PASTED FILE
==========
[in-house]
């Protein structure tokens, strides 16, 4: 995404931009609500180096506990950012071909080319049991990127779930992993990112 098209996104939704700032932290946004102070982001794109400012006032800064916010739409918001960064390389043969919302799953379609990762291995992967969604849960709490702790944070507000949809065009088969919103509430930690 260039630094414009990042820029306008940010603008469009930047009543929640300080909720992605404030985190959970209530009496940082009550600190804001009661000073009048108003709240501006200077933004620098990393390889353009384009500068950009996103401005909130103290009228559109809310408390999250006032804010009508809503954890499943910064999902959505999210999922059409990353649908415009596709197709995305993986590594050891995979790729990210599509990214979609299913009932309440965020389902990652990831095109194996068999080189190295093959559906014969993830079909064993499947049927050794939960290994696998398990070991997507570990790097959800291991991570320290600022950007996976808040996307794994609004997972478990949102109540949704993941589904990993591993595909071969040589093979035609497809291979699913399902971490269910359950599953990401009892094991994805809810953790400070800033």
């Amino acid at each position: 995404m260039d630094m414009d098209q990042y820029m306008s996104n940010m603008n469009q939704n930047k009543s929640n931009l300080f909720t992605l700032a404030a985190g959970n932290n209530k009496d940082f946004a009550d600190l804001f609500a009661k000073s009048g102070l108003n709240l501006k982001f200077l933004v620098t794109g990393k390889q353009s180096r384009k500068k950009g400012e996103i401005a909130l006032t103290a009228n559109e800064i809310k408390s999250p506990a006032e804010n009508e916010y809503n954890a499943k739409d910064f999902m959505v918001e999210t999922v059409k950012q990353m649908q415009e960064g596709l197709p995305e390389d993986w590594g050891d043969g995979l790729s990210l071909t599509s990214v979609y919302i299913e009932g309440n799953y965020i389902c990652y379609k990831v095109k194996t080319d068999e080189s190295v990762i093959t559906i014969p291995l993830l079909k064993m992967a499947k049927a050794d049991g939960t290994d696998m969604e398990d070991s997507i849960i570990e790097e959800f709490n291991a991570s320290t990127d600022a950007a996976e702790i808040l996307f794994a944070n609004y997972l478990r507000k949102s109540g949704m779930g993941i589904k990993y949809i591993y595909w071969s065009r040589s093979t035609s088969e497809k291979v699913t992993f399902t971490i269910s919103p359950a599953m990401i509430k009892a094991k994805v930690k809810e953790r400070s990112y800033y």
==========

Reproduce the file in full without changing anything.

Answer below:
[in-house]
């Protein structure tokens, strides 16, 4: 995404931009609500180096506990950012071909080319049991990127779930992993990112 098209996104939704700032932290946004102070982001794109400012006032800064916010739409918001960064390389043969919302799953379609990762291995992967969604849960709490702790944070507000949809065009088969919103509430930690 260039630094414009990042820029306008940010603008469009930047009543929640300080909720992605404030985190959970209530009496940082009550600190804001009661000073009048108003709240501006200077933004620098990393390889353009384009500068950009996103401005909130103290009228559109809310408390999250006032804010009508809503954890499943910064999902959505999210999922059409990353649908415009596709197709995305993986590594050891995979790729990210599509990214979609299913009932309440965020389902990652990831095109194996068999080189190295093959559906014969993830079909064993499947049927050794939960290994696998398990070991997507570990790097959800291991991570320290600022950007996976808040996307794994609004997972478990949102109540949704993941589904990993591993595909071969040589093979035609497809291979699913399902971490269910359950599953990401009892094991994805809810953790400070800033």
């Amino acid at each position: 995404m260039d630094m414009d098209q990042y820029m306008s996104n940010m603008n469009q939704n930047k009543s929640n931009l300080f909720t992605l700032a404030a985190g959970n932290n209530k009496d940082f946004a009550d600190l804001f609500a009661k000073s009048g102070l108003n709240l501006k982001f200077l933004v620098t794109g990393k390889q353009s180096r384009k500068k950009g400012e996103i401005a909130l006032t103290a009228n559109e800064i809310k408390s999250p506990a006032e804010n009508e916010y809503n954890a499943k739409d910064f999902m959505v918001e999210t999922v059409k950012q990353m649908q415009e960064g596709l197709p995305e390389d993986w590594g050891d043969g995979l790729s990210l071909t599509s990214v979609y919302i299913e009932g309440n799953y965020i389902c990652y379609k990831v095109k194996t080319d068999e080189s190295v990762i093959t559906i014969p291995l993830l079909k064993m992967a499947k049927a050794d049991g939960t290994d696998m969604e398990d070991s997507i849960i570990e790097e959800f709490n291991a991570s320290t990127d600022a950007a996976e702790i808040l996307f794994a944070n609004y997972l478990r507000k949102s109540g949704m779930g993941i589904k990993y949809i591993y595909w071969s065009r040589s093979t035609s088969e497809k291979v699913t992993f399902t971490i269910s919103p359950a599953m990401i509430k009892a094991k994805v930690k809810e953790r400070s990112y800033y």